Population stagnates + Ore from Guinea + EV boom
The contrast is startling. In the mid-1960s, China's mothers still gave birth to an average of six children. Today, they have only 1.3 children, as the analysis of the current census shows. As the number of young people shrinks, so does consumption in the long term – a trend that company executives should keep on their radar. Meanwhile, experts have doubts about the figures: There may be even fewer children born than reported. Nevertheless, the now available data is the most valuable information we have about China's population, explains Felix Lee. A census like this only takes place every ten years.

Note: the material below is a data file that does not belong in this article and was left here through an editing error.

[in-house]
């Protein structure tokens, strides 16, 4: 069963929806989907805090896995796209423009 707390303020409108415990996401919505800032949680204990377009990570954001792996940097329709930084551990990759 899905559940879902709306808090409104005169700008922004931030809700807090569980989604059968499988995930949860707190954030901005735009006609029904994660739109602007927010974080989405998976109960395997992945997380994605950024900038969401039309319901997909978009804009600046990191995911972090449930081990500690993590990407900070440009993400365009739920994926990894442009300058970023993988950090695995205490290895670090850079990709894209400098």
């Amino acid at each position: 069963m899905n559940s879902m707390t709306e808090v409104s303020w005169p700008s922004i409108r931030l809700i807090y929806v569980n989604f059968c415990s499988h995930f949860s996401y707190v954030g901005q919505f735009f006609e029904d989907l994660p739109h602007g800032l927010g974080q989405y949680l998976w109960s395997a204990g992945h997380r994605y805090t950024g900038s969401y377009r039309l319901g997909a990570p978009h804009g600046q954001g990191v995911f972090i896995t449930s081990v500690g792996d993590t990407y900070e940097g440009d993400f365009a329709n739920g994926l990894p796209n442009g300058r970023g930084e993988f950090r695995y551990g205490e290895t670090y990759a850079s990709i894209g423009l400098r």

China and Australia are still in conflict. Beijing wants to reduce its dependence on ore supplies from Down Under, to put the rebellious partner under pressure more effectively. But even high investments in Guinea will not bring the desired independence, as Frank Sieren reports. Australia has particularly rich deposits of high-quality iron ore.
While demand for EVs is booming, Tesla has decided to forgo the originally planned expansion of its factory in Shanghai for the time being. The company wanted to supply the US market from there. But the trade dispute makes that seem less advisable.